by Daniel Hathaway
With not a lot going on locally today, let’s mark some anniversaries with tributes by musicians both local and global.
On September 15, 1890, Swiss composer Frank Martin was born in Geneva (he died in the Netherlands in 1974, where he spent much of his career). Martin developed a lean compositional style influenced by Schoenberg’s 12-tone theories, but never abandoned tonality altogether. George Szell programmed his Cello Concerto with Pierre Fournier and The Cleveland Orchestra in October, 1967, two years after it was written. Click here to listen to the live performance.
Austrian organist, conductor, composer, and influential teacher Anton Heiller was born on this date in 1923 in Vienna, where he died in 1979. He was a prolific composer whose works, influenced by Hindemith and Martin (see above), never approached the popularity of his solo performances, which included a series of recitals on the new Fisk organ at Harvard in 1970. Two performances of his organ works include Oberlin alumnus Dexter Kennedy playing his In Festo Corporis Christi in 1971 on the Beckerath organ in Dwight Chapel at Yale, and Simone Gheller playing his Fantasia super Salve Regina on an artist diploma recital on the Fisk organ in Oberlin’s Finney Chapel in 2011.
In 1945, American soprano Jessye Norman was born in Augusta, Georgia. A celebrated opera diva, she sang 85 performances at the Met, including 11 roles in 10 different works. Revisit her artistry in a live performance of Richard Strauss’ Morgen at the 1991 Salisbury Festival inaugural concert on the West Green of England’s Salisbury Cathedral, and — out-of-season but in another cathedral — her 1992 Christmas Concert with the Lyon Opera Orchestra at Notre-Dame in Paris.
Also on this date in 1945, Austrian composer Anton von Webern was accidentally shot to death by an American soldier when he stepped outside his house to light a cigar during the post-war occupation. Webern’s eventually sparse compositional style is contrasted to J.S. Bach’s polyphonic textures in his arrangement of the 6-voice Ricerar from A Musical Offering, performed here by The Cleveland Orchestra led by Christoph von Dohnányi.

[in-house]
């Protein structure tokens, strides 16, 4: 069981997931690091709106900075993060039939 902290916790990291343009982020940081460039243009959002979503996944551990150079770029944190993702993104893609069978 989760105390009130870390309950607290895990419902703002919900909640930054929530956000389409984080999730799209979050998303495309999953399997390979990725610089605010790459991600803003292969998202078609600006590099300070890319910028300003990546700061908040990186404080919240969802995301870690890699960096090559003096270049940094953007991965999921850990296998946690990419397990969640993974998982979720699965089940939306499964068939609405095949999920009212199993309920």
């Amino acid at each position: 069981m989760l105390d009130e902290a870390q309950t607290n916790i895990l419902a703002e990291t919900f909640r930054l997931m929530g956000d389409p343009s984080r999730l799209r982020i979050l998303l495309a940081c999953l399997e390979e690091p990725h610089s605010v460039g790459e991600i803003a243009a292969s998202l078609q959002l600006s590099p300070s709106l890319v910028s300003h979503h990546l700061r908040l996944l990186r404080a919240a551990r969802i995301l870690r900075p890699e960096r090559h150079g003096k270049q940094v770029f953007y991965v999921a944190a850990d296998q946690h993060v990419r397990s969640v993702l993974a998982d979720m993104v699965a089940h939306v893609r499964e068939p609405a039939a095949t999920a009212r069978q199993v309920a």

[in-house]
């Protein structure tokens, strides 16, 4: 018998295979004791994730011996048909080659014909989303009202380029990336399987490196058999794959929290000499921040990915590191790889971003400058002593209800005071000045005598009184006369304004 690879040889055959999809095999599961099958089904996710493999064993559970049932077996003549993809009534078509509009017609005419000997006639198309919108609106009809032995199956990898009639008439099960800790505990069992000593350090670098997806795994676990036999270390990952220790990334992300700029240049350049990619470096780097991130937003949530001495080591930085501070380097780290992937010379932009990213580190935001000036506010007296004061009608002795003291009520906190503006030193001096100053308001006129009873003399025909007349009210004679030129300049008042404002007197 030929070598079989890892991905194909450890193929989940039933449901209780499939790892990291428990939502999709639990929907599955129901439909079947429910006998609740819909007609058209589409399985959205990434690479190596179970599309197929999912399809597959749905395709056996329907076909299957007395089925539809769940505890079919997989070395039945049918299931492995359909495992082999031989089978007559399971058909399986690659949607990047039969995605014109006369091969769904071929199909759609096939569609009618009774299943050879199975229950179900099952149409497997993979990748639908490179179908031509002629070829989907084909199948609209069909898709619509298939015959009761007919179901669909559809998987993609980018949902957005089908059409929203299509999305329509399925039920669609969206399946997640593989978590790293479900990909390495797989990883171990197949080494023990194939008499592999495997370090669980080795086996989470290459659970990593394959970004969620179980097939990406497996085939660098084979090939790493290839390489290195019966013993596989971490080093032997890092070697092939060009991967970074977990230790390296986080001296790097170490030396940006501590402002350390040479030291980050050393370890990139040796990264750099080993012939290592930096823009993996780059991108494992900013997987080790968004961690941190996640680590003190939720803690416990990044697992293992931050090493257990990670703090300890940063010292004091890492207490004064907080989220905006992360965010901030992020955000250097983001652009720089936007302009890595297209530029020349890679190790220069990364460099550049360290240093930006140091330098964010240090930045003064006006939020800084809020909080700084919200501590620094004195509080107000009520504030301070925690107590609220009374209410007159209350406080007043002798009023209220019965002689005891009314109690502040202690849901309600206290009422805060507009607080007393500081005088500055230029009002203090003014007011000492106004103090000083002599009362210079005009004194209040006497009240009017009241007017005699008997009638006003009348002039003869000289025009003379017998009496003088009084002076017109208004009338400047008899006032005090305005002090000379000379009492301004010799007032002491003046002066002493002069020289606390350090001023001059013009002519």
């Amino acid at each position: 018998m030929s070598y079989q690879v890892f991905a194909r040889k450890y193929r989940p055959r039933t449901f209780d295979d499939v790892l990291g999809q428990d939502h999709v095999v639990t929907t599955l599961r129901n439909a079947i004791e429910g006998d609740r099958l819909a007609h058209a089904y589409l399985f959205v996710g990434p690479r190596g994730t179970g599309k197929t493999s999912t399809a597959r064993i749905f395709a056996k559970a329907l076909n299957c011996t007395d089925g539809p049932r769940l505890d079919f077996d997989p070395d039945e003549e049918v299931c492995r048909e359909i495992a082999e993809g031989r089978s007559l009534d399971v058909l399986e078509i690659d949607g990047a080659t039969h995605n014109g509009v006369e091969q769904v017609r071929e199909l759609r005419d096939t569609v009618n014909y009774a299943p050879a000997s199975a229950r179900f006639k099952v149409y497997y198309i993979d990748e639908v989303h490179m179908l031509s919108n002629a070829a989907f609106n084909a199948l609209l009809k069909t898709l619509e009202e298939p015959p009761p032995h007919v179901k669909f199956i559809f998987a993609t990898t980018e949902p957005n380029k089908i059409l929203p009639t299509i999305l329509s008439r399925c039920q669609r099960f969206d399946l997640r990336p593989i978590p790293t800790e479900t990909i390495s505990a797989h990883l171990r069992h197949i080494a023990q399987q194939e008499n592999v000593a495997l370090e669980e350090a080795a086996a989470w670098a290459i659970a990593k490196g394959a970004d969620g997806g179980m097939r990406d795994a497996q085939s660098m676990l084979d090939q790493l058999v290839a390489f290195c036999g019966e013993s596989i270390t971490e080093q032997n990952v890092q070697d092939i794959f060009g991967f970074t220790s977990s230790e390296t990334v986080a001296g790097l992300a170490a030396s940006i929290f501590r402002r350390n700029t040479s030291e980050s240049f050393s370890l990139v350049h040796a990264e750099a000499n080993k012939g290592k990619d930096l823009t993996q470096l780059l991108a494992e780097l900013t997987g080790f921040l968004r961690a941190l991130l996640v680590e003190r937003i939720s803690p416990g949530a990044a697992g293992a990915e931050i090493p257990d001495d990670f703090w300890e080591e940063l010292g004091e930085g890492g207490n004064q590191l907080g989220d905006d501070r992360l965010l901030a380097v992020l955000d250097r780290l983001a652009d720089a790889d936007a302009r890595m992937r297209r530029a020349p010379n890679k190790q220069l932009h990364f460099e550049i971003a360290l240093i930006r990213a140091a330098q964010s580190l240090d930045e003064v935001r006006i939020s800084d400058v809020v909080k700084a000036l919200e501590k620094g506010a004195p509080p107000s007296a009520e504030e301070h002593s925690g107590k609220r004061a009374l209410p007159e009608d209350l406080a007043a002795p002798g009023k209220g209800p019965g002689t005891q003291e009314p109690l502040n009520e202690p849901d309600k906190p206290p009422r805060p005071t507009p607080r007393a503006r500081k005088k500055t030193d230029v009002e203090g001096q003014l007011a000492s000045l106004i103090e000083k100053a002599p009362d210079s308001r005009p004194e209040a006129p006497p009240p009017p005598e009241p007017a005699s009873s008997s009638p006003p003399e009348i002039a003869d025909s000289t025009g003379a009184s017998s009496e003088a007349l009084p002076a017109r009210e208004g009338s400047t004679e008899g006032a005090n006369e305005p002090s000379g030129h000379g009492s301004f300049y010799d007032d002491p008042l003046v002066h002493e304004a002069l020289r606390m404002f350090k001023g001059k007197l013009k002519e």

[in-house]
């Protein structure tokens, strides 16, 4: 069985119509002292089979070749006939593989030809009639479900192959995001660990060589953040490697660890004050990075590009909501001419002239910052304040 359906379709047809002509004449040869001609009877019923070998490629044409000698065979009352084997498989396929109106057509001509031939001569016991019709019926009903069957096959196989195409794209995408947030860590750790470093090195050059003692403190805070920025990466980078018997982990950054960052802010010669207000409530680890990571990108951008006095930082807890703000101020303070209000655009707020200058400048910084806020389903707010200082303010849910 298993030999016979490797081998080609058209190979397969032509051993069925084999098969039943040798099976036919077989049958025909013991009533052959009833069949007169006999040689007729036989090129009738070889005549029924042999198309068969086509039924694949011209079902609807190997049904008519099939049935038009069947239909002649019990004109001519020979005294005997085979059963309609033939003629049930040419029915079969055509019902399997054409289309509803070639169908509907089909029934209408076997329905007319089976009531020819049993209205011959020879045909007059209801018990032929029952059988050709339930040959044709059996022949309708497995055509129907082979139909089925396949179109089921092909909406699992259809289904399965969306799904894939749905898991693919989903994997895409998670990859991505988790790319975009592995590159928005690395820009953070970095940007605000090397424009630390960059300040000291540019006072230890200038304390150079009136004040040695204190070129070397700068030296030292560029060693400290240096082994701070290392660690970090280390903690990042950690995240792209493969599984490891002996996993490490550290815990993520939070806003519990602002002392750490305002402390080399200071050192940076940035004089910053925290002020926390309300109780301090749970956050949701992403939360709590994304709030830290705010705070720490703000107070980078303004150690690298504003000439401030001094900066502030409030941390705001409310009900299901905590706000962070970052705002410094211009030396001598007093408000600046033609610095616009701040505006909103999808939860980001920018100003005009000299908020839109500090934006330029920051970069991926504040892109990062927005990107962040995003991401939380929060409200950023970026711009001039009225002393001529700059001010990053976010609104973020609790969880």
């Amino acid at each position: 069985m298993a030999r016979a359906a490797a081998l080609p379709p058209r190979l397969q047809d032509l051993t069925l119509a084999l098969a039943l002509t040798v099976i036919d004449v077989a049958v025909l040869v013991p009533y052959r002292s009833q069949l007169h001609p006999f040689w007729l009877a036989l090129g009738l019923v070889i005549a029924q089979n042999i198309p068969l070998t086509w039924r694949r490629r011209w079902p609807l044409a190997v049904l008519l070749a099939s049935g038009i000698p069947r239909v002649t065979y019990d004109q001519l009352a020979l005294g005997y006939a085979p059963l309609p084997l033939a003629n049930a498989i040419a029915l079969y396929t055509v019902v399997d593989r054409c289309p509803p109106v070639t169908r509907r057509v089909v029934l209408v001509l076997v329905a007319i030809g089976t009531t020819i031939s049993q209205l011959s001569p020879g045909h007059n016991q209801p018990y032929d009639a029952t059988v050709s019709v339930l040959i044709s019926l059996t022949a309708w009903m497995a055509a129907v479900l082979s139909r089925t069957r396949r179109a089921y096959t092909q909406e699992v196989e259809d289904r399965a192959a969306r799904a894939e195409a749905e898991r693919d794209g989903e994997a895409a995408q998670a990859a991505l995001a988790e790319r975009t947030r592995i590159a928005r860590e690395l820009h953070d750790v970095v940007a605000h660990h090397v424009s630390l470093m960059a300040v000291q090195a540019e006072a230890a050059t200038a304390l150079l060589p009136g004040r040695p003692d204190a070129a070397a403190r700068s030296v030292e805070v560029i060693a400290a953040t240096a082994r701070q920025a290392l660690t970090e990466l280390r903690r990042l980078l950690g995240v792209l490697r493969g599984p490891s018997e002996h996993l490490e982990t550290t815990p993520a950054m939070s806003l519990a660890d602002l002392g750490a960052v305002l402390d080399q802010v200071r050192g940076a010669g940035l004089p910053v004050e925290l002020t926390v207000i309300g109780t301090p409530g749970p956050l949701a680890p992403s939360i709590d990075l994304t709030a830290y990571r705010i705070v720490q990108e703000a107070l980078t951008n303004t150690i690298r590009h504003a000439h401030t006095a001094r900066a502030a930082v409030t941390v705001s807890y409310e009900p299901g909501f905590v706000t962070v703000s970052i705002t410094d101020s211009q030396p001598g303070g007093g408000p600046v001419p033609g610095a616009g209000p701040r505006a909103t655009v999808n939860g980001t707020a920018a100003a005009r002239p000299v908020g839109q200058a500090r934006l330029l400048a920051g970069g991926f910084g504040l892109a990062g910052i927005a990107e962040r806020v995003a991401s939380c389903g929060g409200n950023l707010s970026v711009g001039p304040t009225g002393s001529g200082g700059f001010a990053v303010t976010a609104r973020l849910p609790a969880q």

In a long New Yorker essay, “Black Scholars Confront White Supremacy in Classical Music,” Alex Ross considers a thorny question with several dimensions. “Living with history means living with history’s complexities, contradictions, and failings…Attempts to cleanse the canon of disreputable figures end up replicating the great-man theory in a negative register, with arch-villains taking the place of geniuses. Because all art is the product of our grandiose, predatory species, it reveals the worst in our natures as well as the best.”
And in a WQXR article, Philadelphia Inquirer critic David Patrick Stearns muses about a new trend in curating classical recordings. “Fascinating, provocative, and bewildering, such discs subvert expectations — not just with names that wouldn’t normally be heard on the same disc. Instead of going deep into a single composer’s psyche, they go broad, reaching into distant centuries and ethnicities, but not superficially. Sure, there’s some gleeful perversity going on, but there’s also a lot of enterprise and thought that allows these interpretive artists a greater means of creative expression. Maybe they don’t compose the music, but they can compose the program, and do so around ideas that are important to them.” Read “Beyond High Concept, Beyond Algorithms: Classical Recording Artists Go ‘Off the Leash’” here.